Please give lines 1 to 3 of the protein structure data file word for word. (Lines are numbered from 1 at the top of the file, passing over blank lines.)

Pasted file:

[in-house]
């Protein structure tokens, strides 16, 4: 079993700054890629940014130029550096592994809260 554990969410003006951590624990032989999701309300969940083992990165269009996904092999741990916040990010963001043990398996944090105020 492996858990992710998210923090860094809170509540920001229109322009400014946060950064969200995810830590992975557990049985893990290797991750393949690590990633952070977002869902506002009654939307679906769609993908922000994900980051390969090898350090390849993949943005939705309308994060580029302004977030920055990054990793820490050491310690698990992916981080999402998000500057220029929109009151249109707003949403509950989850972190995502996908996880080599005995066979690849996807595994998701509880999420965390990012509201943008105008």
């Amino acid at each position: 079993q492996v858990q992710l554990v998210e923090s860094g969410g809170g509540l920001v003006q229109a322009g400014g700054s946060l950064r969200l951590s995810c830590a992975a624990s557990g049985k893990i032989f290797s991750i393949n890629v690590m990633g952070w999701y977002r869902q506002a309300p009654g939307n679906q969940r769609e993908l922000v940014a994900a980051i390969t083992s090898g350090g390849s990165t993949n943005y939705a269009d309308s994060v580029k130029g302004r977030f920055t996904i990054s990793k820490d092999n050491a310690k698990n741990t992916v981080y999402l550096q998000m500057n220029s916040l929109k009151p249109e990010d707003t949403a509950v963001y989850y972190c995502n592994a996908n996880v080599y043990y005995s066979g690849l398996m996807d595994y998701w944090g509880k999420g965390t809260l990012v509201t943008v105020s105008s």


[in-house]
């Protein structure tokens, strides 16, 4: 079993700054890629940014130029550096592994809260 554990969410003006951590624990032989999701309300969940083992990165269009996904092999741990916040990010963001043990398996944090105020 492996858990992710998210923090860094809170509540920001229109322009400014946060950064969200995810830590992975557990049985893990290797991750393949690590990633952070977002869902506002009654939307679906769609993908922000994900980051390969090898350090390849993949943005939705309308994060580029302004977030920055990054990793820490050491310690698990992916981080999402998000500057220029929109009151249109707003949403509950989850972190995502996908996880080599005995066979690849996807595994998701509880999420965390990012509201943008105008």
């Amino acid at each position: 079993q492996v858990q992710l554990v998210e923090s860094g969410g809170g509540l920001v003006q229109a322009g400014g700054s946060l950064r969200l951590s995810c830590a992975a624990s557990g049985k893990i032989f290797s991750i393949n890629v690590m990633g952070w999701y977002r869902q506002a309300p009654g939307n679906q969940r769609e993908l922000v940014a994900a980051i390969t083992s090898g350090g390849s990165t993949n943005y939705a269009d309308s994060v580029k130029g302004r977030f920055t996904i990054s990793k820490d092999n050491a310690k698990n741990t992916v981080y999402l550096q998000m500057n220029s916040l929109k009151p249109e990010d707003t949403a509950v963001y989850y972190c995502n592994a996908n996880v080599y043990y005995s066979g690849l398996m996807d595994y998701w944090g509880k999420g965390t809260l990012v509201t943008v105020s105008s």